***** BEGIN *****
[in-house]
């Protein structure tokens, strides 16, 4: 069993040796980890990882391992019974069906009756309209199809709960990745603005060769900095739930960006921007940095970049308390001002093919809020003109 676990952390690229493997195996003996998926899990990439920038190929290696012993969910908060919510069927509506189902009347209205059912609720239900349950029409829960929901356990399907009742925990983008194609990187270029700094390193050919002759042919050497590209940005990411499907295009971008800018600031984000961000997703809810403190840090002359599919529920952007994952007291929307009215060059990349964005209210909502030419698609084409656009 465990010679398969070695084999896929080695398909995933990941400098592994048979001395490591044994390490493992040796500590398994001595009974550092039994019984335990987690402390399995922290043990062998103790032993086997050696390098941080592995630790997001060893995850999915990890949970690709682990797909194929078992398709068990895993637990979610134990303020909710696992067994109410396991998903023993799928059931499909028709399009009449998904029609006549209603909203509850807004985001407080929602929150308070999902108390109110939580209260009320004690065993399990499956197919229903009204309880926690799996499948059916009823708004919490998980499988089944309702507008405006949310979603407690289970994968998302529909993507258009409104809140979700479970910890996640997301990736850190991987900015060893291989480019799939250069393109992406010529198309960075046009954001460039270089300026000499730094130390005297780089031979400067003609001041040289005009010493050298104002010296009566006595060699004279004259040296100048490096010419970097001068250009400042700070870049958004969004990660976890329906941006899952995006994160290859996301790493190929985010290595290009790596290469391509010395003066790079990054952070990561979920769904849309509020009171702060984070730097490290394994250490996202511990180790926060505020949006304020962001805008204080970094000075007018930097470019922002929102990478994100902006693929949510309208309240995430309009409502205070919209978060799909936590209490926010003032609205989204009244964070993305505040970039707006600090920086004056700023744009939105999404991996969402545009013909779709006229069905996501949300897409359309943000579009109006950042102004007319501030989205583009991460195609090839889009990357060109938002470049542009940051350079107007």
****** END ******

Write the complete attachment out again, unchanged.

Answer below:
[in-house]
């Protein structure tokens, strides 16, 4: 069993040796980890990882391992019974069906009756309209199809709960990745603005060769900095739930960006921007940095970049308390001002093919809020003109 676990952390690229493997195996003996998926899990990439920038190929290696012993969910908060919510069927509506189902009347209205059912609720239900349950029409829960929901356990399907009742925990983008194609990187270029700094390193050919002759042919050497590209940005990411499907295009971008800018600031984000961000997703809810403190840090002359599919529920952007994952007291929307009215060059990349964005209210909502030419698609084409656009 465990010679398969070695084999896929080695398909995933990941400098592994048979001395490591044994390490493992040796500590398994001595009974550092039994019984335990987690402390399995922290043990062998103790032993086997050696390098941080592995630790997001060893995850999915990890949970690709682990797909194929078992398709068990895993637990979610134990303020909710696992067994109410396991998903023993799928059931499909028709399009009449998904029609006549209603909203509850807004985001407080929602929150308070999902108390109110939580209260009320004690065993399990499956197919229903009204309880926690799996499948059916009823708004919490998980499988089944309702507008405006949310979603407690289970994968998302529909993507258009409104809140979700479970910890996640997301990736850190991987900015060893291989480019799939250069393109992406010529198309960075046009954001460039270089300026000499730094130390005297780089031979400067003609001041040289005009010493050298104002010296009566006595060699004279004259040296100048490096010419970097001068250009400042700070870049958004969004990660976890329906941006899952995006994160290859996301790493190929985010290595290009790596290469391509010395003066790079990054952070990561979920769904849309509020009171702060984070730097490290394994250490996202511990180790926060505020949006304020962001805008204080970094000075007018930097470019922002929102990478994100902006693929949510309208309240995430309009409502205070919209978060799909936590209490926010003032609205989204009244964070993305505040970039707006600090920086004056700023744009939105999404991996969402545009013909779709006229069905996501949300897409359309943000579009109006950042102004007319501030989205583009991460195609090839889009990357060109938002470049542009940051350079107007």